30 minutes should be plenty of time for a first look. If you plan on having one, add it in no less than 45 minutes before your ceremony start time, which ideally is before guests begin to arrive (to assure privacy).

6. Figure out how much of the getting ready process you need captured

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If you want every detail from your rings to the ceremony site before guests arrive to you and your bridal party hanging out sipping mimosas, have your photographers start no less than 2 hours before your ceremony start time. If you're doing a first look, add in a half hour. If you are doing family photos beforehand, add in another half hour.

7. Make a Family Grouping List

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This is the most varied portion of the day. Some couples have small families and it takes 15 minutes to pose everyone on their list. Others like to include every combination of everyone, and it can take upwards of an hour to capture.

To make a family grouping list:

Start by listing all your immediate family members on each side (anyone you need pictures with).

Add in names of any friends you also need photos with.

Mix and match these names so everyone is covered.

List individual photos as well as photos you want with your spouse in them (example: Bride + Mother of the Bride, Bride + Groom + Mother of the Bride, etc)

Add up the number of shots on your list of groupings. Multiply that number by 2 to have a good, safe estimate for how long that portion of the day will take.

Add this time in either immediately before the ceremony start or immediately following the ceremony.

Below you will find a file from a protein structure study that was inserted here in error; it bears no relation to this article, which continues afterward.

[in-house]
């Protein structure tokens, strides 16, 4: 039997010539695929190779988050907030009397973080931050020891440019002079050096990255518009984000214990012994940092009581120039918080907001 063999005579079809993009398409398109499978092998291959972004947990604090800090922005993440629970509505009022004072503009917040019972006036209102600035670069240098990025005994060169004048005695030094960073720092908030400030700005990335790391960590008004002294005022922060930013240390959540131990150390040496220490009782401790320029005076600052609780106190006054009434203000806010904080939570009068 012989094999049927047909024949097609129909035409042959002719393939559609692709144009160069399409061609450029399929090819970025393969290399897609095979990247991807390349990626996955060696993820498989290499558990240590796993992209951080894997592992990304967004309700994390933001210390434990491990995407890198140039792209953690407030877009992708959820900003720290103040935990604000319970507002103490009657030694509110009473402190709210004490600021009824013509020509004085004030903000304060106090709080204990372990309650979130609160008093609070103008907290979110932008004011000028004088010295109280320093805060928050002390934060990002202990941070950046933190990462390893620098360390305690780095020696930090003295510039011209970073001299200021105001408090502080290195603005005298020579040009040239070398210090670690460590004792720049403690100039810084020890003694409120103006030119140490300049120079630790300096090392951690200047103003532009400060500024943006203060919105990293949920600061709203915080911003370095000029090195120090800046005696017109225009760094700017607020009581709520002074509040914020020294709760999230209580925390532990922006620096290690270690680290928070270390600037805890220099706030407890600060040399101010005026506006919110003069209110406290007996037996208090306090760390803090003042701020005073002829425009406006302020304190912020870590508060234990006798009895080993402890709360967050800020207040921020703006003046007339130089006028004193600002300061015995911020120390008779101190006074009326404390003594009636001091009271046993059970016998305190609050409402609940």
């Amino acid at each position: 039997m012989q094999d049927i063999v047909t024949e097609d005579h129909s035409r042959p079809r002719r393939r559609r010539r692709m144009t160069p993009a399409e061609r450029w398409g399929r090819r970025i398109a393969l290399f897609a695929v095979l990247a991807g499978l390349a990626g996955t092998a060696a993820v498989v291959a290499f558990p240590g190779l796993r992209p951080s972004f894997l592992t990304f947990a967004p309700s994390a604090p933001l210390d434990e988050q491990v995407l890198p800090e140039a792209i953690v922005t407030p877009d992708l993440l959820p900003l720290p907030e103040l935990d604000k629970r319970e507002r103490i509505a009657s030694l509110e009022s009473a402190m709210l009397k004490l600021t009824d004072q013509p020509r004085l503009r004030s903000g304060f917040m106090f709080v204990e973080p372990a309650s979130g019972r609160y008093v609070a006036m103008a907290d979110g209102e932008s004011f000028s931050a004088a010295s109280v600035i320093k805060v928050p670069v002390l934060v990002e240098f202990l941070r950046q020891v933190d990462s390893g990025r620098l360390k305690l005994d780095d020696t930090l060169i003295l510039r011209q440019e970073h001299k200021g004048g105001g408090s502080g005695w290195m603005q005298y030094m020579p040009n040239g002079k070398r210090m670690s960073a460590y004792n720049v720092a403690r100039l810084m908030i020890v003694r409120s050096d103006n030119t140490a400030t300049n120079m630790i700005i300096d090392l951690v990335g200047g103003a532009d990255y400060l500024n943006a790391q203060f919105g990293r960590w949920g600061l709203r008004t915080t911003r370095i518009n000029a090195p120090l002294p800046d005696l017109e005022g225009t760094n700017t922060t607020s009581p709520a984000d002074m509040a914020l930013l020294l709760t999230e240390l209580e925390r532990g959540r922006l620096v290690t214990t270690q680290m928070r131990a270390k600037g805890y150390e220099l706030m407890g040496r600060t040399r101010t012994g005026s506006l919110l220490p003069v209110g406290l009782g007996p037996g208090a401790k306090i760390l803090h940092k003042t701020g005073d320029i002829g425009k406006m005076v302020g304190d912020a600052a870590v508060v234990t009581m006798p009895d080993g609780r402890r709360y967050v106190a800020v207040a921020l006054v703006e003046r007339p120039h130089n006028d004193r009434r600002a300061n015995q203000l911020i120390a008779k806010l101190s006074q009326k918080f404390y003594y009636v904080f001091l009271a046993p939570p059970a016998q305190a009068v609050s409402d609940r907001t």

8. Think about the traditions you want included in your reception

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Will you have a first dance? What about family member dances? Bouquet toss? Garter toss? Anniversary dance? Cake cutting? Horah? Or maybe you want to have a surprise performance or unique game to personalize the reception.

Talk to your planner and DJ about the traditions you want to include, and what you want to leave out. Depending on how long you have your venue for, it's best to prioritize the traditional parts of the reception right at the start. Usually there is 2-4 hours of reception time, so try and do all the traditions and put them up front within the hour immediately following dinner and speeches so you can end with the dance party.

To save even more time, do the traditional dances (first dance, father/daughter, and mother/son dance) right when you do your grand entrance (before dinner service).

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9. Sprinkle in the speeches

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Who do you want to give toasts? An average speech shouldn't last longer than a few minutes, but we all know those friends and family members who can speak for 45 minutes if given the opportunity. I recommend the speeches, blessings, and toasts all to be done once guests are seated for dinner. That will give you at least an hour to cover speeches from everyone, and you don't risk cutting into the time you'd rather spend dancing!

10. Top it all off with a special exit for garnish (optional)

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This is a way to say "this is the end." Special exits tend to round out a story of the day, whether that's one dramatic photo with sparklers, or a special delivery of after-party food for your guests (a welcome surprise for anyone hitting that open bar!) This not only gives you something to look forward to at the end of the night, but also rounds out what can only be described as a "perfect day."

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Now that you have the secret recipe, you are on your way to cooking up the perfect timeline! Just add in some personal touches, remove/add in what you need and don't need.

Run your timeline by both your photographer and coordinator to confirm you have ample time for everything.

Click here to view a sample timeline!